Review of Court Decisions - Dispute Resolution Journal - Vol. 33, No. 3
Originally from Dispute Resolution Journal
UM—ACCIDENT CLAIMS RULES §8—SIZE OF ARBITRATION PANEL—AMENDED CLAIM—DEPOSITIONS
The arbitrator's decision not to allow an increase in the size of the arbitration panel from one to three persons, under the facts of this case, was clearly within the scope of his authority. Respondent filed a demand for arbitration claiming $18,500 in damages for facial and back injuries. The parties stipulated that $100,000 in uninsured motorist coverage was available. A day before the hearing respondent received a report from his physician which mentioned, for the first time, a condition called "post traumatic neurosis." The report was sent to appellant's attorney's office. At the hearing the arbitrator granted respondent's attorney oral motion to amend the claim to $100,000 for permanent psychological injury. Appellant was granted two weeks leave to obtain an adverse medical examination. After receipt of the adverse medical report appellant formally objected to the amendment in a letter to the AAA. It claimed that the AAA rules provided for a panel of three arbitrators in all claims over $25,000, that the time allowed for the adverse medical report was restrictive to the prejudice of Allstate; and that no evidence of permanent injury was presented. Subsequently, on November 16, 1976, the arbitrator awarded respondent $80,978.87. Section 8 of the Accident Claims Rules provides for a three man panel where the claim is in excess of the minimum available in a jurisdiction. At the lime of the accident Minnesota required a policy limit of $10,000. The court concluded that if appellant wanted a three man panel it should have made the request prior to the initial hearing date. The arbitrator, reasoned the court, could reasonably have found that appellant had waived its right to a three-arbitrator panel. Appellant was not prejudiced by the amendment and the arbitrator allowed adequate time to secure an adverse medical examination. The district court did not err in confirming the award.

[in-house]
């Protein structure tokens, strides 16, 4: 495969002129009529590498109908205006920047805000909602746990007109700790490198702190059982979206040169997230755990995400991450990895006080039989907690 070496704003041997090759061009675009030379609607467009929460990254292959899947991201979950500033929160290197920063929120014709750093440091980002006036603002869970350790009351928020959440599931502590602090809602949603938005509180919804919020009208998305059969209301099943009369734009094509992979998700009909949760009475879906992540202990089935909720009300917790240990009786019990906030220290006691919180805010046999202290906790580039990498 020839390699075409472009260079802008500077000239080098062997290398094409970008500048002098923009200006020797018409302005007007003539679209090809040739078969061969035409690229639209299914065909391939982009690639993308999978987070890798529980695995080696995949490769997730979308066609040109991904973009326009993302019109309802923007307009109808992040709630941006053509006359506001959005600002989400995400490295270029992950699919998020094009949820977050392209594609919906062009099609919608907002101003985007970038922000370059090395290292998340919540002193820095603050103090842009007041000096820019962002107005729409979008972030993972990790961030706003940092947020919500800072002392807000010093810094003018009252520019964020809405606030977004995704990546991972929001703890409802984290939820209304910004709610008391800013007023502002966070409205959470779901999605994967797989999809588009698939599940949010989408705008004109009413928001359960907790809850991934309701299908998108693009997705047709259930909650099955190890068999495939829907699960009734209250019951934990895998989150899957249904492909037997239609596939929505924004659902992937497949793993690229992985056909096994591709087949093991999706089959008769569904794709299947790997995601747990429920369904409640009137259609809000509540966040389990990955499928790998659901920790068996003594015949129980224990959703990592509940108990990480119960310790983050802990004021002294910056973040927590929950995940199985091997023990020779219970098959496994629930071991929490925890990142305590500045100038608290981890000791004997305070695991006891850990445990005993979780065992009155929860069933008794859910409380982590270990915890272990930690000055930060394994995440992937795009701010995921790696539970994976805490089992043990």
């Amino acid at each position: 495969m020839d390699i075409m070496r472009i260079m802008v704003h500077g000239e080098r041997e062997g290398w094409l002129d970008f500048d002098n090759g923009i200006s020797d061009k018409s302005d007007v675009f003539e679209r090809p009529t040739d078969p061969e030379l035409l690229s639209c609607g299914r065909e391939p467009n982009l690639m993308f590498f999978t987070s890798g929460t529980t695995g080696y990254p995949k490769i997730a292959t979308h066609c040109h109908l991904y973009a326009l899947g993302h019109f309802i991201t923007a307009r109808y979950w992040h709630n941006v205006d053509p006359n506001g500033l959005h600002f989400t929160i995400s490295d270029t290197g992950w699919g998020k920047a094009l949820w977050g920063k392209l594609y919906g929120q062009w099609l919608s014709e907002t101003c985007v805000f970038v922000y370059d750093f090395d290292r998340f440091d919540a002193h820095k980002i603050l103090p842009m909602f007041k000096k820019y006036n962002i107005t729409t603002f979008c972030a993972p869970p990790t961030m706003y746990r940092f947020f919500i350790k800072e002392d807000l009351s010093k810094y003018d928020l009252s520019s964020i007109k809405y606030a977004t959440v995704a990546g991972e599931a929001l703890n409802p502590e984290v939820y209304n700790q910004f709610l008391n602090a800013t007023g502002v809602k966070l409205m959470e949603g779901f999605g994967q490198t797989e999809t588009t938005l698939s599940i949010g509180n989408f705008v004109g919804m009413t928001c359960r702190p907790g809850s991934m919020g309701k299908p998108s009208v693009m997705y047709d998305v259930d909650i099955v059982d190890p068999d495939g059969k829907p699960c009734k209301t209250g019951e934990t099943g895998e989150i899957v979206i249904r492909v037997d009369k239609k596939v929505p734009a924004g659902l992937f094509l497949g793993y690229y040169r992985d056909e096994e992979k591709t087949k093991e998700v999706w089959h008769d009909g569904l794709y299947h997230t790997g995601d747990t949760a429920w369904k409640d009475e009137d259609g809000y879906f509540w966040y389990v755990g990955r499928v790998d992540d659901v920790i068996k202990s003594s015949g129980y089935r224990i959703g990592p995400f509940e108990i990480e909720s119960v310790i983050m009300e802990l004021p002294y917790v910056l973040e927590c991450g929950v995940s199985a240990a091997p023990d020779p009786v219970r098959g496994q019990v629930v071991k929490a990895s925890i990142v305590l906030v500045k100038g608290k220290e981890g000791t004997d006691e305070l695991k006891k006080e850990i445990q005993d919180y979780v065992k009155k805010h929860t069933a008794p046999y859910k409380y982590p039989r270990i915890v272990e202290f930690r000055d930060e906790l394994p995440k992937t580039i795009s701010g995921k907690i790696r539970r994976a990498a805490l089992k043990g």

Haekenkamp v. Allstate Ins. Co., 265 N.W.2d 821 (Minn. 1978).